In my previous article, I mention that external flash unit and reflector are the two most important accessories for portrait shots. However, not everyone has access these two items when shooting photos. It is possible that either people can’t afford them, do not want to carry too many items around, or the circumstance does not allow them to be used. If you find yourself without a flash or reflector, you can still take great photos if you know how to work with available light. Available light, also known as ambient light, refers to the light source that is a part of the environment and not explicitly supplied by the photographer. It could be the natural light from the sun, or artificial light from the lamps, fire or any other light-emitting object.


The biggest problem when shooting outdoor is the sunlight. Although the sun provides plenty of light to illuminate everything for you, strong, direct light, also known as harsh light, tend to leave shadows with hard edge on the subjects. This is especially unappealing for portrait shots and makes editing difficult since part of the face may be too bright and part of it may be too dark. Normally this can be alleviated by using one or more reflectors to bounce sunlight from different angles, removing the shadows and brightening up the subject more evenly. But since we are trying to shoot without using any accessories, we’ll have to be a little clever and get around the harsh light the sun sets upon us.

The best way to avoid harsh light is, as simple as it may be, by not stepping into it. That is, you should shoot your photos either in the morning or in the afternoon when the sunlight comes down at an angle, which creates large areas of shade with buildings or structures where you can position your subject so he or she is not directly exposed to sunlight. While positioning your subject, you should pay attention to the surrounding and look for any objects that may bounce light at your subject’s direction and use them to brighten up your subject. You also need to adjust your camera’s setting to ensure proper exposure for the photos by adjusting aperture, shutter speed and ISO.
Sunny DayAnother way to avoid harsh light is to wait for the cloud to block out the sun. It would be even better to shoot photos on a cloudy day since the cloud, if thick enough, would act as diffuser and turn the harsh sunlight into soft light. This trick is most useful if you are going to shoot at locations where no shades are available.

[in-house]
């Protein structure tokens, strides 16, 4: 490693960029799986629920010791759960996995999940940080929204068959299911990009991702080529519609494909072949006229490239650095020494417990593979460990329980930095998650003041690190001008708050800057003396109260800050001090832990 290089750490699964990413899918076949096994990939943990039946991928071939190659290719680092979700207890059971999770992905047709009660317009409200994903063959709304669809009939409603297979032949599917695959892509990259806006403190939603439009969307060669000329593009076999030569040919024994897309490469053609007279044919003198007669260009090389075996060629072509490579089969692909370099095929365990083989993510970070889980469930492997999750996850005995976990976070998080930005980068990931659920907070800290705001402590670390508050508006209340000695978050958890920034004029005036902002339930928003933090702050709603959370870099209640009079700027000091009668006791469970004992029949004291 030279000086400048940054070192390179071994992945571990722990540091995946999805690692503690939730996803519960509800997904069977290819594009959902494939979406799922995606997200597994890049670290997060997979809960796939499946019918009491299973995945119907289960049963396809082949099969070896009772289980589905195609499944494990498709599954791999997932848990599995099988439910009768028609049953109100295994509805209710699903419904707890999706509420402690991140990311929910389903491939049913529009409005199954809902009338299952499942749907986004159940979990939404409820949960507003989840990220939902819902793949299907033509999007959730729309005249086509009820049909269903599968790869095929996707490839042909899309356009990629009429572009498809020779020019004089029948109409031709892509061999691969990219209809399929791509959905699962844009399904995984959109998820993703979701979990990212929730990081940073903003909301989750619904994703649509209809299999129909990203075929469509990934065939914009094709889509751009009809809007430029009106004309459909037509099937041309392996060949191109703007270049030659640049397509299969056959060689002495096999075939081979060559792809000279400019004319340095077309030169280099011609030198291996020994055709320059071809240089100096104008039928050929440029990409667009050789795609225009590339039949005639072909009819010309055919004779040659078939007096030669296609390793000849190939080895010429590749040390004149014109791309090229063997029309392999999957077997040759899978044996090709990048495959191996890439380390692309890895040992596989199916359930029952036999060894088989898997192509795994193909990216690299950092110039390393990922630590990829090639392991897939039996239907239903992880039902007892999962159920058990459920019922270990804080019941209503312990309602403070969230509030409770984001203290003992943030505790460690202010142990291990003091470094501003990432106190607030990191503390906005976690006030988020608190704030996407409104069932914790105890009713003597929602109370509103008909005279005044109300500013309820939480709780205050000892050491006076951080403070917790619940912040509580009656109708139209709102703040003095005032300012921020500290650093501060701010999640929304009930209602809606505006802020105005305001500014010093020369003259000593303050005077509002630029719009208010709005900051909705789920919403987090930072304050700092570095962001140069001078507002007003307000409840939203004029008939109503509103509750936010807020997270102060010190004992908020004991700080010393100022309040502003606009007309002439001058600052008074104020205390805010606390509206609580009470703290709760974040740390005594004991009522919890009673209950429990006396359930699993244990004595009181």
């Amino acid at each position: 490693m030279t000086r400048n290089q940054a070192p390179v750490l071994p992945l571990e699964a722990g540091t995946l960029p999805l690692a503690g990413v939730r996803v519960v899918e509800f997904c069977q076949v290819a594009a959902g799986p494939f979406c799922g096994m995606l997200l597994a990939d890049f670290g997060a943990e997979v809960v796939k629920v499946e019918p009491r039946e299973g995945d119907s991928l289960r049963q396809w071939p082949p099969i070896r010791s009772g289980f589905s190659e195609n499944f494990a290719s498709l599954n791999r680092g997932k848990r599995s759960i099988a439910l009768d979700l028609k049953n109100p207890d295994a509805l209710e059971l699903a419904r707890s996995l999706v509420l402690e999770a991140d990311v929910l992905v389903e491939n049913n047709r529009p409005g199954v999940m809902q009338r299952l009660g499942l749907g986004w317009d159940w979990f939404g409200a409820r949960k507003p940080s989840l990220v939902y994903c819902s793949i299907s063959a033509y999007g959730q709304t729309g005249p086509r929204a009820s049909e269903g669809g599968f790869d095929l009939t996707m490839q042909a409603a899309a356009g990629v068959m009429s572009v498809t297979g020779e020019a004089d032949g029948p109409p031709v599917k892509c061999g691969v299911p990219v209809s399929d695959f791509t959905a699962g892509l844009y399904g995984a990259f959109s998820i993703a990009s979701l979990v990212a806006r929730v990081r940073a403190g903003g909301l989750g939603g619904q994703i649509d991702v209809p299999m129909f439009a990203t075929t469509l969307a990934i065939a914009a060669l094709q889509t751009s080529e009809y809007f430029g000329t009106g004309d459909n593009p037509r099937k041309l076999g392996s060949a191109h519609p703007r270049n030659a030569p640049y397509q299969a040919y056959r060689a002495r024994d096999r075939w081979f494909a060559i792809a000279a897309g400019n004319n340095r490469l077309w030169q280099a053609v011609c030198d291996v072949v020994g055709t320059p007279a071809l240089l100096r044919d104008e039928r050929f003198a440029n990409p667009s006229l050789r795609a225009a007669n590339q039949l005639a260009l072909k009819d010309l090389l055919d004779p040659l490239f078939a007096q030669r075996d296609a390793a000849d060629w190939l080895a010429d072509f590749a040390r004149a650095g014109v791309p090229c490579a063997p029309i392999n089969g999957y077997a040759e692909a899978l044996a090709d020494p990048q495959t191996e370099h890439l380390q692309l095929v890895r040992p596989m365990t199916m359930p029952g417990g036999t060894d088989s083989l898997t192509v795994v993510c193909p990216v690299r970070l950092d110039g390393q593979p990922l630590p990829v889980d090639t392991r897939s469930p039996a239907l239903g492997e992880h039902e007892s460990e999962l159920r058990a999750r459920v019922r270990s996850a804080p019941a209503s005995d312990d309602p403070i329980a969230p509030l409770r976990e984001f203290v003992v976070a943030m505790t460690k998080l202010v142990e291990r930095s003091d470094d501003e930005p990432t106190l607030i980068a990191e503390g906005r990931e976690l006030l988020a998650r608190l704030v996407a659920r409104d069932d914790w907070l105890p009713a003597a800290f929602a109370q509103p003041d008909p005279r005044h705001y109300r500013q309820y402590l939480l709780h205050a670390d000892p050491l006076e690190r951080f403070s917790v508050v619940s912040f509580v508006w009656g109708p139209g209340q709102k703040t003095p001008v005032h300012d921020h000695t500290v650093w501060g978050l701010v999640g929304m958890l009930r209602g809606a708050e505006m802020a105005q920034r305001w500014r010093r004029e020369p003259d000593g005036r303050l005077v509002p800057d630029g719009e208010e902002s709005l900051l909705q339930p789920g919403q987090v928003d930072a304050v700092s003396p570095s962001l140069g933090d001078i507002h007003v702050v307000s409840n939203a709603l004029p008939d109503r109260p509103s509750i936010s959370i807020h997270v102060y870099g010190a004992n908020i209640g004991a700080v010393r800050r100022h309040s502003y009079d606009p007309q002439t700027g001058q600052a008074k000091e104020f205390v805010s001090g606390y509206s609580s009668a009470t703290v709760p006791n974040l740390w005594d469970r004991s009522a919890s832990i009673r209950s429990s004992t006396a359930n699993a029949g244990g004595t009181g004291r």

The biggest challenge at a indoor setting is the lack of sufficient lighting, which is why photographers almost always shoot with flash when indoor. If you do not have a flash, you will have to adjust your camera’s setting to the extreme to compensate for the lack of light: make your aperture as wide as you can, use the slowest shutter speed within the acceptable range, and use high enough ISO to capture as much light as needed. You should know that photos taken this way may not be as sharp or clear as those taken with flash. This is because slow shutter speed may cause very visible motion blur and camera blur, and high ISO tend to result in significant graininess in the photos. Also, if possible you should use a prime lens rather than zoom lens because prime lens typically has wider aperture, thus allows in more light than zoom lens of the same focal length.

On the other hand, if you’re lucky, the building you are in may have enough windows that allow sunlight in to sufficiently illuminate your subject. The photo below was taken at Kintetsu Mall in San Francisco during a recent visit. The mall has several large skylights on the roof that provide sufficient lighting on the subject, and because the skylights have ground glass, the light was very soft and illuminates the subject’s face very evenly even though it was very sunny outside.
CrepeAlthough accessories like external flash and reflectors may greatly help your photography, one must understand that the ability to improvise is also an important trait of photographers. A photographer must be able to assess the situation, draw up a plan with whatever is available, and do his or her best to get that shot. Sometimes a shot taken after overcoming so many difficulties tells a better story than a perfect one taken with all best gears available, and that is what photographers do — tell a great story with a photo.